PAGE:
Across many post-Soviet states, corruption has fueled public frustration and turmoil, helping drive grassroots protests in Ukraine and Belarus that pro-Russian governments suppressed violently. Similar protest and upheaval in January killed more than 200 people in Kazakhstan. Strategic corruption often exploits and exacerbates violent conflict, as Russia has done in countries as distant as the Central African Republic and Mali. China also makes broad use of strategic corruption — as Turkey, Azerbaijan, Kazakhstan and others do at smaller scales, according to analysts.
The surge of global revulsion at Putin’s brutal assault on Ukraine is consolidating public opinion and political will — in Ukraine, Europe and other democracies — that policymakers can build on to advance Ukrainians’ years-long democratization and anti-corruption campaigns, Tkeshelashvili said.
Corruption: A Focus of Ukraine’s Struggle
Western analysts and democracy advocates in former Soviet states have noted how the 22-year Putin regime has used corruption as a tool to influence countries where it seeks strategic advantage. Russia routinely has relied on its vast reserves of gas and oil to build that influence through energy supplies — and Tkeshelashvili noted that this was a primary avenue for Kremlin-sponsored strategic corruption in Ukraine.
Independent Ukrainian and Western news media have reported how Russia’s state-owned gas company, Gazprom, began in the 1990s to sell gas, often at discounted prices, to selected Ukrainians, allowing them to resell it at a markup and reap massive profits. Whether rooted in gas or other industries, Ukrainian oligarchs, like their counterparts in Russia, built business empires that often included banks and television stations or other news media. Many used their influence to strengthen pro-Russian politicians in Ukraine such as former President Viktor Yanukovych, Prime Minister Pavel Lazarenko and energy minister Yuriy Boyko. A clutch of those business and political figures has been indicted or convicted on corruption charges in Ukraine, Europe or the United States.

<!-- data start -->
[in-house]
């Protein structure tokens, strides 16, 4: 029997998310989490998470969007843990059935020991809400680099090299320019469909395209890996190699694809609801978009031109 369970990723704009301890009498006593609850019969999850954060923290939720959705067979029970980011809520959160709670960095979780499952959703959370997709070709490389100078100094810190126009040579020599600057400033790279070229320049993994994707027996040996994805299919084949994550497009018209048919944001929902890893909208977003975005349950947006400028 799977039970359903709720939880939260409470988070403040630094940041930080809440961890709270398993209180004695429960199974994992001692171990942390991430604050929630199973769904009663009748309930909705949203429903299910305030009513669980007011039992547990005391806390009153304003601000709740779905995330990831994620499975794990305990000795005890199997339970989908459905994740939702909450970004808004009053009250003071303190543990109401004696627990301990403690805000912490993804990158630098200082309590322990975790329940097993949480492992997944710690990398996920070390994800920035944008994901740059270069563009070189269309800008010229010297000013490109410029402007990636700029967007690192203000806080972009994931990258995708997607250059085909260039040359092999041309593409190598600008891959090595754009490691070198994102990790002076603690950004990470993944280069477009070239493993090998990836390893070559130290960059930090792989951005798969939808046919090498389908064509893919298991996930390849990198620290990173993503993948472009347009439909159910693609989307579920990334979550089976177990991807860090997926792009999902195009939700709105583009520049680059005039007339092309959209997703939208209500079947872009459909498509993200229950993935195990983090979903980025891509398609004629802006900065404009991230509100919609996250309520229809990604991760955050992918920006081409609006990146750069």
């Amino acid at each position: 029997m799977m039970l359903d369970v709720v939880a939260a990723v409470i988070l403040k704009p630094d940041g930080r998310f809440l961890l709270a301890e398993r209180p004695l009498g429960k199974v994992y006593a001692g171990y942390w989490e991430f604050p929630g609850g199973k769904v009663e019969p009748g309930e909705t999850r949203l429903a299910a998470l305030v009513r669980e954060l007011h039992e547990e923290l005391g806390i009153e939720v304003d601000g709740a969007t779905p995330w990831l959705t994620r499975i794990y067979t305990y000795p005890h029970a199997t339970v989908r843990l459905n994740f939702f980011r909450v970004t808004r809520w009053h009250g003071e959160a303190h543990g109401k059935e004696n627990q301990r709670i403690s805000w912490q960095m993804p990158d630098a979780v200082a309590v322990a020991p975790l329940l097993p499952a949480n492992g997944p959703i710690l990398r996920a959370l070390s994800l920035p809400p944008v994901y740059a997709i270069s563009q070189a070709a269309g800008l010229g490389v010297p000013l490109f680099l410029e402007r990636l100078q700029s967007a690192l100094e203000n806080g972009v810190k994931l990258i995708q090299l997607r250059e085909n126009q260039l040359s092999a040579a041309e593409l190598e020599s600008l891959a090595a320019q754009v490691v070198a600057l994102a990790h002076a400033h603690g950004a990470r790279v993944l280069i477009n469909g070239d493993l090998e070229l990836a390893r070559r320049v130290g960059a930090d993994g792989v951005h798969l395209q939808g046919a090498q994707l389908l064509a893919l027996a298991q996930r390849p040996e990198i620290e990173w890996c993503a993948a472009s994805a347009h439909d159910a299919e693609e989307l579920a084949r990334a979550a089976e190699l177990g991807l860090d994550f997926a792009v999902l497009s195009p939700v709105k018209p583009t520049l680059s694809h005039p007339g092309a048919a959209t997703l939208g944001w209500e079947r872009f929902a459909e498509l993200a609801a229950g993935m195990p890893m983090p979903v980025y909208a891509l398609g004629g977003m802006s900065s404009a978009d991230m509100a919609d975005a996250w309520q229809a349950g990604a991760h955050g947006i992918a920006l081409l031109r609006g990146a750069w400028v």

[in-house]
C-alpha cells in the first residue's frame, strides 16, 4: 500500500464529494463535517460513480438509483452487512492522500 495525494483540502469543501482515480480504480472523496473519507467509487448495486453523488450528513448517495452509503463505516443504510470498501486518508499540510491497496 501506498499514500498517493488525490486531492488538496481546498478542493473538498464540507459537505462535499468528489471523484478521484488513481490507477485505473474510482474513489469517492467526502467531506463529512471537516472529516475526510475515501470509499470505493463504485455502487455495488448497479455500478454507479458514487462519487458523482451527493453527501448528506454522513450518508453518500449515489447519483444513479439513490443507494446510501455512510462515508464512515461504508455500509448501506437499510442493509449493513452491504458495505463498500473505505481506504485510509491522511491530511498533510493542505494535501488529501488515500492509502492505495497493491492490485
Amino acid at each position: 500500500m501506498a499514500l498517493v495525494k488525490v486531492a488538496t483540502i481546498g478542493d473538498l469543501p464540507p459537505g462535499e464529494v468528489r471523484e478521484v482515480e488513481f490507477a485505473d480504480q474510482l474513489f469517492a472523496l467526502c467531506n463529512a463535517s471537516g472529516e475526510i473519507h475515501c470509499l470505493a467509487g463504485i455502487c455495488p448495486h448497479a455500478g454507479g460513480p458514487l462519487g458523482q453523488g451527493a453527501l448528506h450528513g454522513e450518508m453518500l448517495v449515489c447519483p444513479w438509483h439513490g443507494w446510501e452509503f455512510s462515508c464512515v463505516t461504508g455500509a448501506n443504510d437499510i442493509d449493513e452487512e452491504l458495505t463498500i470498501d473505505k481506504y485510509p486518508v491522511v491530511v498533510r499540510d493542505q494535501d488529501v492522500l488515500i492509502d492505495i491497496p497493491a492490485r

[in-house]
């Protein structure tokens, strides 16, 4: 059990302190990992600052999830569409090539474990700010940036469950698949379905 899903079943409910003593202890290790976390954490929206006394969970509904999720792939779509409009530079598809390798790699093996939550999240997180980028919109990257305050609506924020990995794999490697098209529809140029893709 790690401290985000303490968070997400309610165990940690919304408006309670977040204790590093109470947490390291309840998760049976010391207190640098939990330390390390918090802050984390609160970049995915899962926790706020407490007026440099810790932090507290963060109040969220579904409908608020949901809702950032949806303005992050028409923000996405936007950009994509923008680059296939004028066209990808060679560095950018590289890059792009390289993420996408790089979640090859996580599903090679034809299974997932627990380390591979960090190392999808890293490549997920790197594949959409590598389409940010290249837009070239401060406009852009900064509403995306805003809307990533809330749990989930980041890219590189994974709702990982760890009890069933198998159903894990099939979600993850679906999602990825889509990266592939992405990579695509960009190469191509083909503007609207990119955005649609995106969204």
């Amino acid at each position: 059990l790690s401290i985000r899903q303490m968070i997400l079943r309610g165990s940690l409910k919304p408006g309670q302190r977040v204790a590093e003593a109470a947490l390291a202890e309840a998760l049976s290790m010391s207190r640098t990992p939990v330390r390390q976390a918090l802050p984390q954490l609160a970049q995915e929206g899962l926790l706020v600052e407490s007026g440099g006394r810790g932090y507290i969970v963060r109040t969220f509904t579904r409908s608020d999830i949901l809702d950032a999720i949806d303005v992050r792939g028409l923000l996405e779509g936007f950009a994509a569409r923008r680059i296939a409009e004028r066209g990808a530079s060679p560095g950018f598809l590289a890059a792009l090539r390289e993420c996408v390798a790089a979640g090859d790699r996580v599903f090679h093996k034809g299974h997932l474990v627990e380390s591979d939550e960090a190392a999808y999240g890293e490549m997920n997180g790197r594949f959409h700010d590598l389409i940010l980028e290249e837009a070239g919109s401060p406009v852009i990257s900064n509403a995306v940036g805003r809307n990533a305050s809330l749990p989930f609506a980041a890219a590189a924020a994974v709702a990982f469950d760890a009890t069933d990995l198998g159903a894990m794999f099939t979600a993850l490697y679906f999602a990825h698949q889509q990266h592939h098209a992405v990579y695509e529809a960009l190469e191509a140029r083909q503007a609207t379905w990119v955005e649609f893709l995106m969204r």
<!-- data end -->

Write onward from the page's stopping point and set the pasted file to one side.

Over Ukraine’s 30 years of post-Soviet independence, at least four presidents have taken office promising major reforms, only to have them derailed by oligarchic influence or political infighting. Ukrainians’ frustrations with those failures fueled mass protest movements in 2004 and 2014 demanding more democratic, transparent governance. Hundreds of thousands of Ukrainians joined the Euromaidan protests over Yanukovych’s decision to reverse the country’s steady movements to closer association with the European Union and instead to align toward Russia. After Yanukovych-loyal police killed protesters, the parliament voted him out of office and he fled to Russia — an event that Putin has since described as a “Nazi” coup that justifies Russia’s invasions of Ukraine.
Building Ukraine’s Anti-Corruption Defenses